The read-write web in 2021, or “A Young Man’s Illustrated Primer”

· 3 minute read

The web feels a bit more malleable than it did just a couple of years ago. Why might that be?

Knowledge management software has been with us for decades but only recently feels like it’s become a fixture of how early adopters use the web1. Networking one’s own personal notes might just be a step towards having the web be authored by a much larger subset of its users, doing so from rich text environments rather than IDEs. Great products like Roam Research2 have started to popularize the benefits of contributing nodes and edges to a knowledge graph, making their creation feel as frictionless as bolding or italicizing. How does networked note-taking lead to web authoring? I’m confident that we’ll see this new class of tools increasingly lead to our “notes” becoming both collaboratively authored and publicly readable, at which point the lines will have become quite blurry3.

In Neal Stephenson’s The Diamond Age, our young protagonist comes to possess a copy of The Young Lady’s Illustrated Primer, an interactive storybook designed to teach its owner everything they need to know through choose-your-own-adventure edutainment. The more I thought about Roam’s choice to include the word “research” in their product name, the more it helped me reframe my own relationship with the web. “Browsing”4 started to feel passive or reactive (if not a bit wasteful), while researching—reading but crucially also writing—felt proactive and enriching, a way to earn compound interest on your thoughts.

Researching made me feel like I was meaningfully investing in myself, not unlike how writing had in the past but now with tools tailor-made to empower. Networked note-taking became my Primer—tangents could be sought out instead of avoided, with backlinks turning the anecdotal into the indexed, the random into the patterned, the hazy into the coherent. Unsurprisingly, the web feels more pliable when you feel like a main character as opposed to an outside observer.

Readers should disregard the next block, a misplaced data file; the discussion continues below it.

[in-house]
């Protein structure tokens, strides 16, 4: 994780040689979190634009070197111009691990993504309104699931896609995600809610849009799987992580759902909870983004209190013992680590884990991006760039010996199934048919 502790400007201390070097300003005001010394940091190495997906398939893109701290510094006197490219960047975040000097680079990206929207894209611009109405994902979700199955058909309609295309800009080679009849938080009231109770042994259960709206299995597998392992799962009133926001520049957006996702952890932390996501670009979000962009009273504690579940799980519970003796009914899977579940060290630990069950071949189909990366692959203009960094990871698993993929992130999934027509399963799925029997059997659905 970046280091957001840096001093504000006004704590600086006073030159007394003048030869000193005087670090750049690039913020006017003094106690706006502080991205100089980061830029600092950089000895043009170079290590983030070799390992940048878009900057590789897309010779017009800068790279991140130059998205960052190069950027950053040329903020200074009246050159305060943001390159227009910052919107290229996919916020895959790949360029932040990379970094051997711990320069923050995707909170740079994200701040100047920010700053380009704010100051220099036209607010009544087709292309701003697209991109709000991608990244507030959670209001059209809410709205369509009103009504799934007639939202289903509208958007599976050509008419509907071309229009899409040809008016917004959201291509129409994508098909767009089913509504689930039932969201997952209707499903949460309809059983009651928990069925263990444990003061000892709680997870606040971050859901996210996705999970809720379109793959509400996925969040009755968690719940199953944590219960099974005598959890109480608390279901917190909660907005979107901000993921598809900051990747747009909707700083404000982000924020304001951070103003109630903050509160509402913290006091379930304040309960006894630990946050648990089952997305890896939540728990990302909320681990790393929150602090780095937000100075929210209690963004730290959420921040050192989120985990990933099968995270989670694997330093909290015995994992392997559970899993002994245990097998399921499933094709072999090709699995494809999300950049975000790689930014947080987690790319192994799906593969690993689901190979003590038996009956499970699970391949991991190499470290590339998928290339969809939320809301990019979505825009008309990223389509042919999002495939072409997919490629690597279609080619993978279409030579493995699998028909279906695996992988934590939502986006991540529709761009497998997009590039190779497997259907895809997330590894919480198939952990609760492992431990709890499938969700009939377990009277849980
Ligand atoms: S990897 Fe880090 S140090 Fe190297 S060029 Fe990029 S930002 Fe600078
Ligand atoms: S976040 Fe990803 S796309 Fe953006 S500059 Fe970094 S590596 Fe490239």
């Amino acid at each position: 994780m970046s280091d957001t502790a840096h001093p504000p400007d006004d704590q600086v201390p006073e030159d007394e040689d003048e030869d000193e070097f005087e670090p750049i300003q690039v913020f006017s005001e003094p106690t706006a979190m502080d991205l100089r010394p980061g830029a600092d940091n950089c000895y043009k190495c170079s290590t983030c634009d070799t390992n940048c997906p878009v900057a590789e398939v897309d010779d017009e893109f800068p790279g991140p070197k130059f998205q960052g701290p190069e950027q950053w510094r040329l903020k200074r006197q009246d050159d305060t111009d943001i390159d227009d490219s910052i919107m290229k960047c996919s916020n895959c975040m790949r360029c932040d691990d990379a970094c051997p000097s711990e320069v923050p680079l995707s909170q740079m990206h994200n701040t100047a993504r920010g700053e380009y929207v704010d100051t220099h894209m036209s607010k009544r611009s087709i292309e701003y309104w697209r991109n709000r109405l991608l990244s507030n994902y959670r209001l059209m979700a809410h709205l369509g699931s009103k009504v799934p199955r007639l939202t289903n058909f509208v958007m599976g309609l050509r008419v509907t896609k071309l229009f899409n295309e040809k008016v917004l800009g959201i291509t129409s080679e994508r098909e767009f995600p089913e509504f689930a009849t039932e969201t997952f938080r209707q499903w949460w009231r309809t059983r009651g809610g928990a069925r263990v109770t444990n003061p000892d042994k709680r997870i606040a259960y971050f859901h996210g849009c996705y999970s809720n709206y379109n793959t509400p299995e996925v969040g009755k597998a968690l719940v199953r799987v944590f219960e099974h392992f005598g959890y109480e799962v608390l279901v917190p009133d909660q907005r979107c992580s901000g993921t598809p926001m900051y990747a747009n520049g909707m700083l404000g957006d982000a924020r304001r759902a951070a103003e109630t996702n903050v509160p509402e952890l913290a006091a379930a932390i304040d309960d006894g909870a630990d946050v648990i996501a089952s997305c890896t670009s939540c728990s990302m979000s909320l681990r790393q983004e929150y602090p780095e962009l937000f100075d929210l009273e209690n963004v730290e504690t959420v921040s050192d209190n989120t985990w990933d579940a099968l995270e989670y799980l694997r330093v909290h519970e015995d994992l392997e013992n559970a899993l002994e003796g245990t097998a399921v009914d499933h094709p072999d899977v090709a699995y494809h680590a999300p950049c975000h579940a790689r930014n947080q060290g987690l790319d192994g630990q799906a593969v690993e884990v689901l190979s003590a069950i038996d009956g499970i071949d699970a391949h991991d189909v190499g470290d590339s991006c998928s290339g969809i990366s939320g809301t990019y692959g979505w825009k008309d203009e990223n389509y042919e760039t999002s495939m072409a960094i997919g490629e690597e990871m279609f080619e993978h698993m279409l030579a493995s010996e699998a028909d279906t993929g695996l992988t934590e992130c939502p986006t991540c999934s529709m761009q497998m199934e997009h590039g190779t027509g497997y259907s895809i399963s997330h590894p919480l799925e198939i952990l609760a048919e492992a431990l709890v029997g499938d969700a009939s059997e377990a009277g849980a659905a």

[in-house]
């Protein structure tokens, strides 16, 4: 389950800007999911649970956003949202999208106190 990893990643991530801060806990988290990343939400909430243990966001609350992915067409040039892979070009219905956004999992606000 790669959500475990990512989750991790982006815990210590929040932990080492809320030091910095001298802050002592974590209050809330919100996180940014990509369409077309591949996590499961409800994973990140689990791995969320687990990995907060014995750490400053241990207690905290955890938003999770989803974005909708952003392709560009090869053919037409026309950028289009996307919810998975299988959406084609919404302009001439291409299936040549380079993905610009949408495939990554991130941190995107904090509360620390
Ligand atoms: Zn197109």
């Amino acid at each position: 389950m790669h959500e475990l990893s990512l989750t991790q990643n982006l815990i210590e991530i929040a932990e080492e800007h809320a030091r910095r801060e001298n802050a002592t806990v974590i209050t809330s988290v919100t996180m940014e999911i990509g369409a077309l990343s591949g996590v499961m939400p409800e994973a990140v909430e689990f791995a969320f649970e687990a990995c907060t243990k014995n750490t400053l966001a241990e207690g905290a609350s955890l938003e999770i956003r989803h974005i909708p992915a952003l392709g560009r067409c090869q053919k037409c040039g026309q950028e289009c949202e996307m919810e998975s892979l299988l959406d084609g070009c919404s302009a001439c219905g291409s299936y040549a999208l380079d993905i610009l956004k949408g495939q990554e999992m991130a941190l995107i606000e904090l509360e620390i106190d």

Next, the explosion of blockchains and distributed applications feels like a significant lowering of the barrier to contribution and participation. Yes, open source software predates smart contracts and traditional REST APIs can already be built on top of. But the composability and interoperability inherent in these new ecosystems brings increased opportunity to leverage existing code and data, both to adapt in new ways or to wrap in higher levels of abstraction.

Building on top of existing code, data, and authentication affords the benefit of focusing on novel logic and UX alone, and unsurprisingly has led to an incomprehensible number of new projects. The overwhelming majority won’t succeed, but we can repurpose a Ben Thompson quote about Shopify to understand why this can be reason for optimism:

I would argue that for Shopify a high churn rate is just as much a positive signal as it is a negative one: the easier it is to start an e-commerce business on the platform, the more failures there will be. And, at the same time, the greater likelihood there will be of capturing and supporting successes.

When I think of the web, I think of a series of siloed databases and applications: built by engineers, stitched together by crawlers, and served to the masses via search. Too often, this doesn’t feel particularly approachable even to me, someone with a career of experience building exactly these kinds of systems. It’s not purely about having the requisite knowledge5—the activation energy currently required to create something out of nothing undeniably keeps far too many good ideas from ever evolving past that.

But I’m optimistic that this can change in a big way. Are networked notes and blockchains really going be meaningful change agents? Perhaps not. But on this last day of 2021, they’re what come to mind.

  1. Sure, we all use Wikipedia, but how many of us contribute to it—or better yet, maintain wikis of our own? 

  2. As well as others like Obsidian, Loqseq, and Reflect, but let’s give credit where credit’s due.